Posted by Jeffrey Sanders on March 1st, 1:55 pm
PHOENIX — Suns guard Eric Bledsoe was a full participant in practice on Saturday for the first time since undergoing meniscus surgery on his knee, but there’s still no set return date.
“He said the knee felt really good and has recovered well every time he has pushed himself harder,” Suns general manager Ryan McDonough said. “Today, we did primarily 5-on-5 and it will be interesting to see how he responds tomorrow.
“He has done well,” McDonough added. “You still see the explosiveness, see the burst and the ability to get by his guy and finish at the rim. We are optimisitic he will help us down the stretch.”
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Tags: Eric Bledsoe
Posted by Jeffrey Sanders on March 1st, 12:49 pm
PHOENIX — The Suns signed 6-foot-10 forward Shavlik Randolph and released little-used center Slava Kravtsov Saturday morning. Randolph was recently playing overseas in China where he was averaging 22.3 points and 12.3 rebounds a game in six appearances. He just returned from China when he found out about the news.
“I just got back and was just working out in Miami when my agent called me, and I ended up meeting with Ryan (McDonough) in Raleigh,” Randolph said. “They wanted to bring me in and work me out, one thing led to another and I ended up staying.”
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Tags: Phoenix Suns
Posted by Ryan Weisert on March 1st, 12:00 pm
BOSTON — So much of the focus at the Sloan Sports Analytics Conference is on analyzing and optimizing performance on the court. SportVu cameras capture players’ every movement in real-time. Catapult smart shirts measure a player’s heart rate, total exertion, and distance covered. There’s even a basketball which can connect to your smartphone and make you a better free throw shooter. But that’s only one side of the technological and analytical revolution that Sloan highlights. The other, less-prominent but still vital side is the revolution in how teams learn about their fans, sell tickets, and actually make money.
The Portland Trail Blazers are enjoying one of their most successful seasons since Brandon Roy had two good knees. As you might expect, their ticket sales are up across the board. But after a closer look, it’s becomes clear that Portland’s uptick in on-court success doesn’t come close to fully explaining their revenue growth. For that, they have Sq1 to thank.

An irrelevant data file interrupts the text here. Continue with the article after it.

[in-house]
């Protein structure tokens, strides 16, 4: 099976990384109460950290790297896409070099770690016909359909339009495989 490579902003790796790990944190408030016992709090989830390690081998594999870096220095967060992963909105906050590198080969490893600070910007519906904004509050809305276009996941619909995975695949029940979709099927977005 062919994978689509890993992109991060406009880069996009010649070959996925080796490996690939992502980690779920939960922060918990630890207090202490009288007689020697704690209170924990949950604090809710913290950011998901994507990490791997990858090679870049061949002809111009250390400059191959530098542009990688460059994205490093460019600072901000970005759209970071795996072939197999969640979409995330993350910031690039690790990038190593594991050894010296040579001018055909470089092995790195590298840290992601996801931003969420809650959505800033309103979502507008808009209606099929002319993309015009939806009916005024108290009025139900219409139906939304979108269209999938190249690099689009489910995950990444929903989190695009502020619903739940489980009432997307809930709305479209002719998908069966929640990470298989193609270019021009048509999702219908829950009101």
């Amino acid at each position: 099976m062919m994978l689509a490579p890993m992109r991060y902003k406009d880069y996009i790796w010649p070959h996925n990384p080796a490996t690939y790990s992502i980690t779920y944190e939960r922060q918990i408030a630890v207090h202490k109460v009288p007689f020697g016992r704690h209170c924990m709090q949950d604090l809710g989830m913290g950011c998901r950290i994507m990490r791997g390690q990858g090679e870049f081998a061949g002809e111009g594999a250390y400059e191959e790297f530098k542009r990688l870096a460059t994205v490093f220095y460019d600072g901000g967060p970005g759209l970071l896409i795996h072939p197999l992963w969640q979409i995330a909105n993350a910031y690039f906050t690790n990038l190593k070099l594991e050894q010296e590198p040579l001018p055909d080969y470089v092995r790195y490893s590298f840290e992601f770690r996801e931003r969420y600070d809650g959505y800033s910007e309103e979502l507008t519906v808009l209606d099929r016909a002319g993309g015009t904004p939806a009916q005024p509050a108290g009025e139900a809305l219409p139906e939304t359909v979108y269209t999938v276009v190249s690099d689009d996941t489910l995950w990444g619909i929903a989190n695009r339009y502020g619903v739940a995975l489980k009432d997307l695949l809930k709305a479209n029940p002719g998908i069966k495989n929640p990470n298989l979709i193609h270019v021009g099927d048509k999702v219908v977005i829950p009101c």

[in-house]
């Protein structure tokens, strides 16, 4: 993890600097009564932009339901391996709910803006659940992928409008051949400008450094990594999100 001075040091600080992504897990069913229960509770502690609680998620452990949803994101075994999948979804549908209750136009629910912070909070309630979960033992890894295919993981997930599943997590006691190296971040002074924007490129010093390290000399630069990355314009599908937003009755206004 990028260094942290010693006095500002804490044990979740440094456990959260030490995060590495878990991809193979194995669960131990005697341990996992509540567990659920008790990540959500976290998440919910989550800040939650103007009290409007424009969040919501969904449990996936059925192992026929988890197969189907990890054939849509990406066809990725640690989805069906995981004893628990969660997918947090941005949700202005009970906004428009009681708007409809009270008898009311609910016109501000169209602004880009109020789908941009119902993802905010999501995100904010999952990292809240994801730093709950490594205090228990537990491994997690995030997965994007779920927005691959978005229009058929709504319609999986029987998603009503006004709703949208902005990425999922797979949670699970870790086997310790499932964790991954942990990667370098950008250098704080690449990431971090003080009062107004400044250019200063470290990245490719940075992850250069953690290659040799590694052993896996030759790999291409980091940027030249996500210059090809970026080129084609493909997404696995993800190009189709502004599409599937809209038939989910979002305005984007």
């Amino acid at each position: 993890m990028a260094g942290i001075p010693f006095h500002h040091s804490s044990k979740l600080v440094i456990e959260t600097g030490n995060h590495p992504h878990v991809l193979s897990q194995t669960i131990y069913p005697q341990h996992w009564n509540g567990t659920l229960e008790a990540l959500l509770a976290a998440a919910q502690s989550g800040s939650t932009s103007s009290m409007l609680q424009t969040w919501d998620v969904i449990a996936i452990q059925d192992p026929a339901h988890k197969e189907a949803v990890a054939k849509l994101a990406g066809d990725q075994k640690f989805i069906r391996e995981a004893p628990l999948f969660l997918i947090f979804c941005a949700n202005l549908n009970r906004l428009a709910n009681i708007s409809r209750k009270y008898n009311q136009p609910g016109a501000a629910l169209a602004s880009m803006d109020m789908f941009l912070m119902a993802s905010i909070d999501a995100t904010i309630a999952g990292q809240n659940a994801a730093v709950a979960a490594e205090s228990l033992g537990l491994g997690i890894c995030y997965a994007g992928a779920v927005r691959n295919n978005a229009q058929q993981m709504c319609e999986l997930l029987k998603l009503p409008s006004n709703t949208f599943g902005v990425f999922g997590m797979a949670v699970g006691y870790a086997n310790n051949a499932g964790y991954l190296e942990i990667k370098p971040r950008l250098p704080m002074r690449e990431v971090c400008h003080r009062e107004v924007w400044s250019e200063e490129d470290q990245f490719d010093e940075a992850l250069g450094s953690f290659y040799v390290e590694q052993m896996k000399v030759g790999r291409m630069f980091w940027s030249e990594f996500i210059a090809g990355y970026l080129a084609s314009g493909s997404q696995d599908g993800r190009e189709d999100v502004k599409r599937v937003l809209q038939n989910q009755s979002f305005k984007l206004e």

Sq1 is a data-driven sales and marketing optimization company with offices in Houston, Dallas, and Portland. Simply put, Sq1 uses data and technology to help businesses make more money. For the Trail Blazers, this meant increasing single-game ticket sales. So how did Sq1 deliver such impressive results so quickly? They focused on the fan.
Anyone who has ever tried to buy a single-game ticket to any major sporting event knows how unnecessarily difficult it can be. Seating maps, special offers, and clunky e-commerce take buyers in a million different directions when all they are hoping to do is buy a ticket and enjoy a game. Sq1 tapped into Portland’s dynamic pricing engine, cut through all the noise, and simplified the process. They made purchasing a ticket online more user-friendly and put in place advanced resources to generate a bevy of valuable data and help the Trail Blazers understand their fans’ buying behavior better than any team in the NBA. I had the opportunity to sit down with Vince Ircandia, VP of Business Operations and Analytics for the Trail Blazers, and Gabe Winslow, a Partner at Sq1, to discuss their partnership and the future of NBA ticketing.
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Tags: Phoenix Suns
Posted by Ryan Weisert on March 1st, 8:00 am
BOSTON — For as odd as it is to walk around a massive convention center, wading through a sea of over-eager students, journalists, Type-A millionaires, and certified numbers wizards, there are unique experiences to be had at the Sloan Sports Analytics Conference that more than make up for the strangeness. You could share a Zen-filled escalator ride with Phil Jackson. You might fight over the last peanut butter cookie with Nate Silver. Or maybe you’ll have a deep conversation about ornithology with George Karl while waiting in the world’s longest bathroom line. If you can stand wearing a suit and fighting the ever-creeping jet lag, Sloan is one of the most interesting and innovative experiences in sports. Here are some notes from Day 1 of the 2014 Conference.
In-Game Innovations: Genius or Gimmick
This was by far my favorite panel of the day. Moderated by TrueHoop’s own Kevin Arnovitz, the panel of 2013 NBA Coach of the Year George Karl, baseball stat god Bill James, Houston Rockets’ GM Daryl Morey, and football coaching pioneer Kevin Kelley were candid and entertaining about how analytics has shaped the way games are coached and played. George Karl was the standout star. He gave great insight into his coaching philosophy, acknowledged that his propensity for speaking his mind has cost him jobs, and put forth some pretty awesome suggestions on innovations the NBA could implement right now. These included a four-point shot, 40 minute games, and a mid-season single-elimination tournament for all 30 NBA teams. I also really enjoyed Kevin Kelley, better known as the high school football coach who never punts, discuss the numbers, logic, and research that goes into his seemingly-cowboy style of coaching.